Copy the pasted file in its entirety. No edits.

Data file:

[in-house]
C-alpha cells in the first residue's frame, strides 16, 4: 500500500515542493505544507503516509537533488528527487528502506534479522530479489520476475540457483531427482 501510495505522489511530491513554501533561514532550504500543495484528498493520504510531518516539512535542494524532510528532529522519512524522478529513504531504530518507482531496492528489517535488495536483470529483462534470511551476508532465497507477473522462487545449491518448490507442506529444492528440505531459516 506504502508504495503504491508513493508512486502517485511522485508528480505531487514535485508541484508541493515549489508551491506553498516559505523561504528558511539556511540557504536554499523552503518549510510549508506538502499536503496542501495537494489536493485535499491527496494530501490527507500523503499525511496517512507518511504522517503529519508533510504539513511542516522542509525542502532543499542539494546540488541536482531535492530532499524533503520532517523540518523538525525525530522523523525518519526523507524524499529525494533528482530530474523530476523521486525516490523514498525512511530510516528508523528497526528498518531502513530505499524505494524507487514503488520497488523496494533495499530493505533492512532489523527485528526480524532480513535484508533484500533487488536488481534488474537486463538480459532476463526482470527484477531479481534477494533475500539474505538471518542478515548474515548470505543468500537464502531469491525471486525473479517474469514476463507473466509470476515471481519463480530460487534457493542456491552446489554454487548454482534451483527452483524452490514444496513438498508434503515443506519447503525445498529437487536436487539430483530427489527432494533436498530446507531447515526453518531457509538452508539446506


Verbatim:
[in-house]
C-alpha cells in the first residue's frame, strides 16, 4: 500500500515542493505544507503516509537533488528527487528502506534479522530479489520476475540457483531427482 501510495505522489511530491513554501533561514532550504500543495484528498493520504510531518516539512535542494524532510528532529522519512524522478529513504531504530518507482531496492528489517535488495536483470529483462534470511551476508532465497507477473522462487545449491518448490507442506529444492528440505531459516 506504502508504495503504491508513493508512486502517485511522485508528480505531487514535485508541484508541493515549489508551491506553498516559505523561504528558511539556511540557504536554499523552503518549510510549508506538502499536503496542501495537494489536493485535499491527496494530501490527507500523503499525511496517512507518511504522517503529519508533510504539513511542516522542509525542502532543499542539494546540488541536482531535492530532499524533503520532517523540518523538525525525530522523523525518519526523507524524499529525494533528482530530474523530476523521486525516490523514498525512511530510516528508523528497526528498518531502513530505499524505494524507487514503488520497488523496494533495499530493505533492512532489523527485528526480524532480513535484508533484500533487488536488481534488474537486463538480459532476463526482470527484477531479481534477494533475500539474505538471518542478515548474515548470505543468500537464502531469491525471486525473479517474469514476463507473466509470476515471481519463480530460487534457493542456491552446489554454487548454482534451483527452483524452490514444496513438498508434503515443506519447503525445498529437487536436487539430483530427489527432494533436498530446507531447515526453518531457509538452508539446506